This isn’t a particularly happy game, but the premise and the mechanics make it a compelling one. It runs about an hour and a half to two hours (your tea light’s mileage may vary), so if you have time left over, you may want to pair it with another, more uplifting game like…
Lynne M. Meyer
Unleashed’s subtitle says it all: it’s a game of playful pets. It’s designed for two humans, though more can join in as a GM or audience members. The characters are a cat and a dog who spend a day getting into mischief like sneaking outside, stealing food and toys, and visiting friends. They’ll run into distractions like other neighborhood pets, sprinklers, and hairballs, but they may luck out and get some extra treats along the way.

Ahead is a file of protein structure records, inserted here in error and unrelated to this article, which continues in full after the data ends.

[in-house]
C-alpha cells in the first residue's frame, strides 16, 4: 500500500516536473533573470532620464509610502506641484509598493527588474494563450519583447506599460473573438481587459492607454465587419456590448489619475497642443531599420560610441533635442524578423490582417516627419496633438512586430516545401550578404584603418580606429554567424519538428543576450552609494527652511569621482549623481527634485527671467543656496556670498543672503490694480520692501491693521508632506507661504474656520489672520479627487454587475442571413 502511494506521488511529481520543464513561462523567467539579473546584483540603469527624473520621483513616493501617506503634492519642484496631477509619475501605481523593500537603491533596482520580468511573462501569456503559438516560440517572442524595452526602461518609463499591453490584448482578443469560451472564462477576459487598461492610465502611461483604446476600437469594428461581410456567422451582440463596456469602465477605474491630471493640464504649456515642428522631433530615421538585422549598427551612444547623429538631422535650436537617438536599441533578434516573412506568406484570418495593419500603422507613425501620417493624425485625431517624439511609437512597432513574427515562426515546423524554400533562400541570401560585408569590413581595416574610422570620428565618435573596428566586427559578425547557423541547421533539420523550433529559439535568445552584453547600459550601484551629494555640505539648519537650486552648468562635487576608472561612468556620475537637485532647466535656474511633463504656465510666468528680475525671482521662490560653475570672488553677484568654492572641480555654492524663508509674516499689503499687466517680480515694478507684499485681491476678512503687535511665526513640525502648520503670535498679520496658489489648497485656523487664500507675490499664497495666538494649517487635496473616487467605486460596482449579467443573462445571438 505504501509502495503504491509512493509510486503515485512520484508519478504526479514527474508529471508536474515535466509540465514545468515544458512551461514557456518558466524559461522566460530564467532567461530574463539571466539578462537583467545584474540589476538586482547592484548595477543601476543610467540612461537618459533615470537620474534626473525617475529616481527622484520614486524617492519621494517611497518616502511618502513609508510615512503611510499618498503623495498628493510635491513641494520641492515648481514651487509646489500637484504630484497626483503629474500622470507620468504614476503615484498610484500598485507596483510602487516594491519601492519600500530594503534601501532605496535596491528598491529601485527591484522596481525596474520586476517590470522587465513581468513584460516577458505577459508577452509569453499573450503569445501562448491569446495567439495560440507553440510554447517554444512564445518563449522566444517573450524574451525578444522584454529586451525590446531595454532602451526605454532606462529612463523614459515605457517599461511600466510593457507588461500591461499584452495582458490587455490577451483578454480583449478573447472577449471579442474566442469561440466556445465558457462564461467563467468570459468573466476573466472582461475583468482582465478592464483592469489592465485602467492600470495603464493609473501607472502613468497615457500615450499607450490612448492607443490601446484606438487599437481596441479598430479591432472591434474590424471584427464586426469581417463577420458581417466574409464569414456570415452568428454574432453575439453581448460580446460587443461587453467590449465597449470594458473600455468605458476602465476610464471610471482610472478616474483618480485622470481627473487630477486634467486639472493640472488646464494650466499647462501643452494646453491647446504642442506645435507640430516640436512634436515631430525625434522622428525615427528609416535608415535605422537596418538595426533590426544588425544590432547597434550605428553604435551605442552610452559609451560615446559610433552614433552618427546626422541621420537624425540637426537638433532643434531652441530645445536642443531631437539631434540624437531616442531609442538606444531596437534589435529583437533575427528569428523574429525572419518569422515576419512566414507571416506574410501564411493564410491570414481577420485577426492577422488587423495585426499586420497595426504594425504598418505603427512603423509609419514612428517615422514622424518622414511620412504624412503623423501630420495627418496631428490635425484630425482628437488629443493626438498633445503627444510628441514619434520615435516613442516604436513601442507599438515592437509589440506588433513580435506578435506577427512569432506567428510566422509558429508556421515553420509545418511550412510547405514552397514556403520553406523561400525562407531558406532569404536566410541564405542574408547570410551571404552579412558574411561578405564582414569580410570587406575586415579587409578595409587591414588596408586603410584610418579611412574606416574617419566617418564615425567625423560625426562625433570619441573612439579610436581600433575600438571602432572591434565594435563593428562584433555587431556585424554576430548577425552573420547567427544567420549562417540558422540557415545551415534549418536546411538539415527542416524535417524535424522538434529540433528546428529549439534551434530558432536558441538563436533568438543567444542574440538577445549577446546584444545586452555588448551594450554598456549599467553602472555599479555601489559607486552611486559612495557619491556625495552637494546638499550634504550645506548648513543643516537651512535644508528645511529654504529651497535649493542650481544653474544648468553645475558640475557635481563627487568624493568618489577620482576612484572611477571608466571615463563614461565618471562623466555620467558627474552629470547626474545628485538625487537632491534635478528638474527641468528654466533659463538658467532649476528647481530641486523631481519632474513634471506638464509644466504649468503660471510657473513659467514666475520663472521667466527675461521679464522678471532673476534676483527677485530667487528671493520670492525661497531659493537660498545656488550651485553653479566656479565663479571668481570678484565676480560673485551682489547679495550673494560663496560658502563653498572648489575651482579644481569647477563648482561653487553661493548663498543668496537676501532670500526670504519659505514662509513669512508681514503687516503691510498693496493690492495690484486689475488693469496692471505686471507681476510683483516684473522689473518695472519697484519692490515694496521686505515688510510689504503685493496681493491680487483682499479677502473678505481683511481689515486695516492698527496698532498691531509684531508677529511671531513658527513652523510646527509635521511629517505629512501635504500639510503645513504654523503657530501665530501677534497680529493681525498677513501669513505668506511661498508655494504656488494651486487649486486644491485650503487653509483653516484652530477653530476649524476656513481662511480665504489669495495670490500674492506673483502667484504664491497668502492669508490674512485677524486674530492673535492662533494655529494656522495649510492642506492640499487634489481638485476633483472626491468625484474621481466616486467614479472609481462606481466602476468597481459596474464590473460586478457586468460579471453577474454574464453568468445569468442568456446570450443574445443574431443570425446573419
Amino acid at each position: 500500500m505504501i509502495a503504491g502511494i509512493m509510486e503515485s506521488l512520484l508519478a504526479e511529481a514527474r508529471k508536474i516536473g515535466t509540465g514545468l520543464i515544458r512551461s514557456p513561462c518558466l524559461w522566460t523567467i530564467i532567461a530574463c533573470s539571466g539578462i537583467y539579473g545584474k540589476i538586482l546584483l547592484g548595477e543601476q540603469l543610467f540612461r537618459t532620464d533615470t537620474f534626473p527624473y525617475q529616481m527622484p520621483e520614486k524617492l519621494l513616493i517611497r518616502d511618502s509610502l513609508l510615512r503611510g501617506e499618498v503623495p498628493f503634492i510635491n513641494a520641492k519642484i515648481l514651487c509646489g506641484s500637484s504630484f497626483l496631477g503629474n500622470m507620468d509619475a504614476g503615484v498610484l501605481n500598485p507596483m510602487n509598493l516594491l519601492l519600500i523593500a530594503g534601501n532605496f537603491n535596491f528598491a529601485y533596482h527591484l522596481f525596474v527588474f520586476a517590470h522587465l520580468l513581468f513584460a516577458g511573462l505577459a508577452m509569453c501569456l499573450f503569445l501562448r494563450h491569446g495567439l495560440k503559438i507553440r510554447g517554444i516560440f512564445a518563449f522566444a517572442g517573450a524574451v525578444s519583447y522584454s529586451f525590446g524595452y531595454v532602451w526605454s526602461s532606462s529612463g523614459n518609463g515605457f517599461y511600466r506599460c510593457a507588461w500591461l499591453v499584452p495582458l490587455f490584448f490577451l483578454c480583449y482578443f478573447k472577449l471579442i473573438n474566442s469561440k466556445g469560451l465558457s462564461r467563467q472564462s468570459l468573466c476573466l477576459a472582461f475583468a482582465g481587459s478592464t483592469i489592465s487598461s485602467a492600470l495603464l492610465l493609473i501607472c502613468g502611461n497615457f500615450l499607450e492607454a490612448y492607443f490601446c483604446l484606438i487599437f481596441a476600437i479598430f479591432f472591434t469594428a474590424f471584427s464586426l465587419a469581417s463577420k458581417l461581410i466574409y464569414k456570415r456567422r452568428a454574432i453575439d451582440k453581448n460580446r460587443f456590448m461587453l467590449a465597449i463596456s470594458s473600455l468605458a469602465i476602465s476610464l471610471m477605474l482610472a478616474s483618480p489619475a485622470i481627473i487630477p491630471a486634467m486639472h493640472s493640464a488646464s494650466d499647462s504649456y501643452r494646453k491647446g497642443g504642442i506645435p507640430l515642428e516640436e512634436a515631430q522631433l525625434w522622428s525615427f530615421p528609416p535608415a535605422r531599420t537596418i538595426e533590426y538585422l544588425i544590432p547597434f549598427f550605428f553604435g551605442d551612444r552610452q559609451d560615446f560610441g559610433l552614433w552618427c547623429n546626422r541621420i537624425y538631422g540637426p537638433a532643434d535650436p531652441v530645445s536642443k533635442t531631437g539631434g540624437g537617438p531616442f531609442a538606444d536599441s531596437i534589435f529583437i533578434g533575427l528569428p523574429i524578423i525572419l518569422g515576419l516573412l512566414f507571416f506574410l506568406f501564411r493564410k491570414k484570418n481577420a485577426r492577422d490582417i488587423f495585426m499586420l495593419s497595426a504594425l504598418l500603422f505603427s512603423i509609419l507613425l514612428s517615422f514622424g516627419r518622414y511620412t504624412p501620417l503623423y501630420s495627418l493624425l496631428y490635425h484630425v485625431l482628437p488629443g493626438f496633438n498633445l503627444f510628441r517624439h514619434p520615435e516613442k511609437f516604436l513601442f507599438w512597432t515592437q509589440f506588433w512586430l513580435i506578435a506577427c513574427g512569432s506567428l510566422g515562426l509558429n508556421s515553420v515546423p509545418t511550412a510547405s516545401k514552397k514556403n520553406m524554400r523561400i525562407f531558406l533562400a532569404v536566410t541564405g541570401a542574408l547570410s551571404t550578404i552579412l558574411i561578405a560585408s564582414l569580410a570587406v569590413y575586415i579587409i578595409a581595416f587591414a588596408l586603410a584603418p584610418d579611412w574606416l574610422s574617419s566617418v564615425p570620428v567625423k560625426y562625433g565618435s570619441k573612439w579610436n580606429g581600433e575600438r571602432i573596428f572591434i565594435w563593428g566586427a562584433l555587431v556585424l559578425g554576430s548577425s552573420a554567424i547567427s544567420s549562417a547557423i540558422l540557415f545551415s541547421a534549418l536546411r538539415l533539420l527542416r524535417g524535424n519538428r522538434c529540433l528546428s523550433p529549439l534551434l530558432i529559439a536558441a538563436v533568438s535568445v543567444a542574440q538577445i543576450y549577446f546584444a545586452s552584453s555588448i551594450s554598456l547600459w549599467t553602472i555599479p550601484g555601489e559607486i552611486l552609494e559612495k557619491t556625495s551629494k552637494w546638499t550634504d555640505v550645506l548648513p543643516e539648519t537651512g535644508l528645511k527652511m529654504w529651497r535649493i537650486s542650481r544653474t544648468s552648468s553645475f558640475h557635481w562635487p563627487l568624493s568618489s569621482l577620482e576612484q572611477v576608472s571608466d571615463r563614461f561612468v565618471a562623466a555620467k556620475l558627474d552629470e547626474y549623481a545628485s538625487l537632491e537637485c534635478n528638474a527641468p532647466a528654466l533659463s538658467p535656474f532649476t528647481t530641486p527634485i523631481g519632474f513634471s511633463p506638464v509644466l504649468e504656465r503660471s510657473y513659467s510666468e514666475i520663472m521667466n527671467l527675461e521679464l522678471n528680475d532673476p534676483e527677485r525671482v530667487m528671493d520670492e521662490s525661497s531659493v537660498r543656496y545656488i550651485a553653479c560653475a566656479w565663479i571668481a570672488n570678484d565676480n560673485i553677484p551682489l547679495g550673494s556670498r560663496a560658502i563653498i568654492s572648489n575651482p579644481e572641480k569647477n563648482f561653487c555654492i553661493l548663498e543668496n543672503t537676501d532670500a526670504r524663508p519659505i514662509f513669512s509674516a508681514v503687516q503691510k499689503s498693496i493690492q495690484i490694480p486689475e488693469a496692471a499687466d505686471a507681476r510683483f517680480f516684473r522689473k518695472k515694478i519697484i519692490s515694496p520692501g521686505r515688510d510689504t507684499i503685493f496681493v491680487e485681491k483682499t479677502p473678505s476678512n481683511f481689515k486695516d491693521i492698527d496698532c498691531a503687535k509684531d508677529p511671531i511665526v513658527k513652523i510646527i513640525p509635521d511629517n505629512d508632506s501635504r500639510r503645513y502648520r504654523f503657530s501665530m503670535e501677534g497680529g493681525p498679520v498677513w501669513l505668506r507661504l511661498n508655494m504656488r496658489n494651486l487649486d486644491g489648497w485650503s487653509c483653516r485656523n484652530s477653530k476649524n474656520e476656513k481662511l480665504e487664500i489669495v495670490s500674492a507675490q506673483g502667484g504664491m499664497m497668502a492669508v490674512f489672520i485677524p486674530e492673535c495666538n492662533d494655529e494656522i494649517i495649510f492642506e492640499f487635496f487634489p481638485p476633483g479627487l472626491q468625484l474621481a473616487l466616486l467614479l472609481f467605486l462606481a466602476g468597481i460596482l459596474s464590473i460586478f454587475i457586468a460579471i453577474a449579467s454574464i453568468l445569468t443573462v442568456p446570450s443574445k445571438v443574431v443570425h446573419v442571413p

The tone is thoroughly lighthearted and fun. The mechanics are very simple and intuitive, and a session can encompass as many or as few hijinks as the players want, making it perfect for any pick-up-and-play occasion.
But for a more serious and visceral pick-up-and-play experience, try…
If you’re looking for an accessible Bloodbornesque tabletop experience, look no further. (There are probably others, of course, but they weren’t in any of the bundles, so I’ll have to talk about them another time.)
Bloodstone is packaged in just two beautifully designed pamphlets. The Hunter’s Scroll provides fast character-creation rules and play mechanics for a dark, dismal night spent hunting a powerful foe through a decrepit city. The Game Master’s Scroll provides lightweight but versatile guidance on making the hunters’ lives as violent and miserable as possible.
The visual aesthetic and writing are both fantastic. They’ll give everyone plenty of grim inspiration for a frenzied, bloody race against dawn and destruction.